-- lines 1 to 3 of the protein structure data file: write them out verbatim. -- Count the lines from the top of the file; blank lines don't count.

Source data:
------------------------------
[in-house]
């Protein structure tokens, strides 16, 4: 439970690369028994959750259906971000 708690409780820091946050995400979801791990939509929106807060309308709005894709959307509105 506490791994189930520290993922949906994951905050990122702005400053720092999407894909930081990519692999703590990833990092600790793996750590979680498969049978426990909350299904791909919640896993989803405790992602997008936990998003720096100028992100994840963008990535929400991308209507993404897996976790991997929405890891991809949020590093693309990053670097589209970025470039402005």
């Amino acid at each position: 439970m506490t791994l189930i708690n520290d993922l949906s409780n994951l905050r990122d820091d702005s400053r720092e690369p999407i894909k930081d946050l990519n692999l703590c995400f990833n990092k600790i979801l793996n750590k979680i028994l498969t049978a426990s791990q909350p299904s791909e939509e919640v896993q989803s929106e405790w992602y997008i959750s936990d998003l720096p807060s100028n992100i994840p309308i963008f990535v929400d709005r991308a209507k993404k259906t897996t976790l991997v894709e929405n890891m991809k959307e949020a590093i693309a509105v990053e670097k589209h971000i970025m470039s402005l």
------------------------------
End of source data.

[in-house]
């Protein structure tokens, strides 16, 4: 439970690369028994959750259906971000 708690409780820091946050995400979801791990939509929106807060309308709005894709959307509105 506490791994189930520290993922949906994951905050990122702005400053720092999407894909930081990519692999703590990833990092600790793996750590979680498969049978426990909350299904791909919640896993989803405790992602997008936990998003720096100028992100994840963008990535929400991308209507993404897996976790991997929405890891991809949020590093693309990053670097589209970025470039402005």
């Amino acid at each position: 439970m506490t791994l189930i708690n520290d993922l949906s409780n994951l905050r990122d820091d702005s400053r720092e690369p999407i894909k930081d946050l990519n692999l703590c995400f990833n990092k600790i979801l793996n750590k979680i028994l498969t049978a426990s791990q909350p299904s791909e939509e919640v896993q989803s929106e405790w992602y997008i959750s936990d998003l720096p807060s100028n992100i994840p309308i963008f990535v929400d709005r991308a209507k993404k259906t897996t976790l991997v894709e929405n890891m991809k959307e949020a590093i693309a509105v990053e670097k589209h971000i970025m470039s402005l």